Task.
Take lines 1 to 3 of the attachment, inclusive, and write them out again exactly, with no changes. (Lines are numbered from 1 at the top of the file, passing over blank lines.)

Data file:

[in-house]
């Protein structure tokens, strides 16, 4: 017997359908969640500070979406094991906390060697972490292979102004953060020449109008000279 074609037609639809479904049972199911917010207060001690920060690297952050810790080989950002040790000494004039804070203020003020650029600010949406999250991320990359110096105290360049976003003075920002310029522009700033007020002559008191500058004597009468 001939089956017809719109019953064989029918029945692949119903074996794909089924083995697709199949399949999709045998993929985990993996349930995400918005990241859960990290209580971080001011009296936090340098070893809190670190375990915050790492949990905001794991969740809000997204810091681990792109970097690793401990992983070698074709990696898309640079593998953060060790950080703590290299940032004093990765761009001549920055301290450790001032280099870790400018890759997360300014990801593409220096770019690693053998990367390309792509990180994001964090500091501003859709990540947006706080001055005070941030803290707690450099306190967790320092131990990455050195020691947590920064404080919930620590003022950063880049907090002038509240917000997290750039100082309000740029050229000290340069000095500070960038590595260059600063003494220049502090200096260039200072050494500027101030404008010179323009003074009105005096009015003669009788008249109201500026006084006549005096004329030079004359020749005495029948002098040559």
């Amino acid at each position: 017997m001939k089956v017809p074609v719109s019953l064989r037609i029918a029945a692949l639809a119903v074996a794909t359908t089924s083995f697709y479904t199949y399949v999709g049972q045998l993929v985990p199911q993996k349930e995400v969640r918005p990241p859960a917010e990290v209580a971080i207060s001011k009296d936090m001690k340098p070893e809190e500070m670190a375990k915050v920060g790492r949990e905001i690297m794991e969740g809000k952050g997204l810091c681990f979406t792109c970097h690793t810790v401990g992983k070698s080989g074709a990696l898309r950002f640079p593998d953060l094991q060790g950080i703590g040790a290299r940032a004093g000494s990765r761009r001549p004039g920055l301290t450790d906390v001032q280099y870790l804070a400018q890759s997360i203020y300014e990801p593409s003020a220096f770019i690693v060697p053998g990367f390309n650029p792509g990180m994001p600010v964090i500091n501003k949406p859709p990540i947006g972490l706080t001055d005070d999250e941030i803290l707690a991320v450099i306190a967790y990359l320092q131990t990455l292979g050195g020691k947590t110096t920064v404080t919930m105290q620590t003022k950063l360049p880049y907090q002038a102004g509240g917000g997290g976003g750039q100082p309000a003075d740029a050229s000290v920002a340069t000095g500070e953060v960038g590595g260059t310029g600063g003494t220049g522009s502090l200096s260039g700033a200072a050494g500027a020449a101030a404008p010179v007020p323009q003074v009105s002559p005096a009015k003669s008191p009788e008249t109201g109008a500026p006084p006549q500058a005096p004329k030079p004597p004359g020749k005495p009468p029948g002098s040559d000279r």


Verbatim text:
[in-house]
């Protein structure tokens, strides 16, 4: 017997359908969640500070979406094991906390060697972490292979102004953060020449109008000279 074609037609639809479904049972199911917010207060001690920060690297952050810790080989950002040790000494004039804070203020003020650029600010949406999250991320990359110096105290360049976003003075920002310029522009700033007020002559008191500058004597009468 001939089956017809719109019953064989029918029945692949119903074996794909089924083995697709199949399949999709045998993929985990993996349930995400918005990241859960990290209580971080001011009296936090340098070893809190670190375990915050790492949990905001794991969740809000997204810091681990792109970097690793401990992983070698074709990696898309640079593998953060060790950080703590290299940032004093990765761009001549920055301290450790001032280099870790400018890759997360300014990801593409220096770019690693053998990367390309792509990180994001964090500091501003859709990540947006706080001055005070941030803290707690450099306190967790320092131990990455050195020691947590920064404080919930620590003022950063880049907090002038509240917000997290750039100082309000740029050229000290340069000095500070960038590595260059600063003494220049502090200096260039200072050494500027101030404008010179323009003074009105005096009015003669009788008249109201500026006084006549005096004329030079004359020749005495029948002098040559």
């Amino acid at each position: 017997m001939k089956v017809p074609v719109s019953l064989r037609i029918a029945a692949l639809a119903v074996a794909t359908t089924s083995f697709y479904t199949y399949v999709g049972q045998l993929v985990p199911q993996k349930e995400v969640r918005p990241p859960a917010e990290v209580a971080i207060s001011k009296d936090m001690k340098p070893e809190e500070m670190a375990k915050v920060g790492r949990e905001i690297m794991e969740g809000k952050g997204l810091c681990f979406t792109c970097h690793t810790v401990g992983k070698s080989g074709a990696l898309r950002f640079p593998d953060l094991q060790g950080i703590g040790a290299r940032a004093g000494s990765r761009r001549p004039g920055l301290t450790d906390v001032q280099y870790l804070a400018q890759s997360i203020y300014e990801p593409s003020a220096f770019i690693v060697p053998g990367f390309n650029p792509g990180m994001p600010v964090i500091n501003k949406p859709p990540i947006g972490l706080t001055d005070d999250e941030i803290l707690a991320v450099i306190a967790y990359l320092q131990t990455l292979g050195g020691k947590t110096t920064v404080t919930m105290q620590t003022k950063l360049p880049y907090q002038a102004g509240g917000g997290g976003g750039q100082p309000a003075d740029a050229s000290v920002a340069t000095g500070e953060v960038g590595g260059t310029g600063g003494t220049g522009s502090l200096s260039g700033a200072a050494g500027a020449a101030a404008p010179v007020p323009q003074v009105s002559p005096a009015k003669s008191p009788e008249t109201g109008a500026p006084p006549q500058a005096p004329k030079p004597p004359g020749k005495p009468p029948g002098s040559d000279r």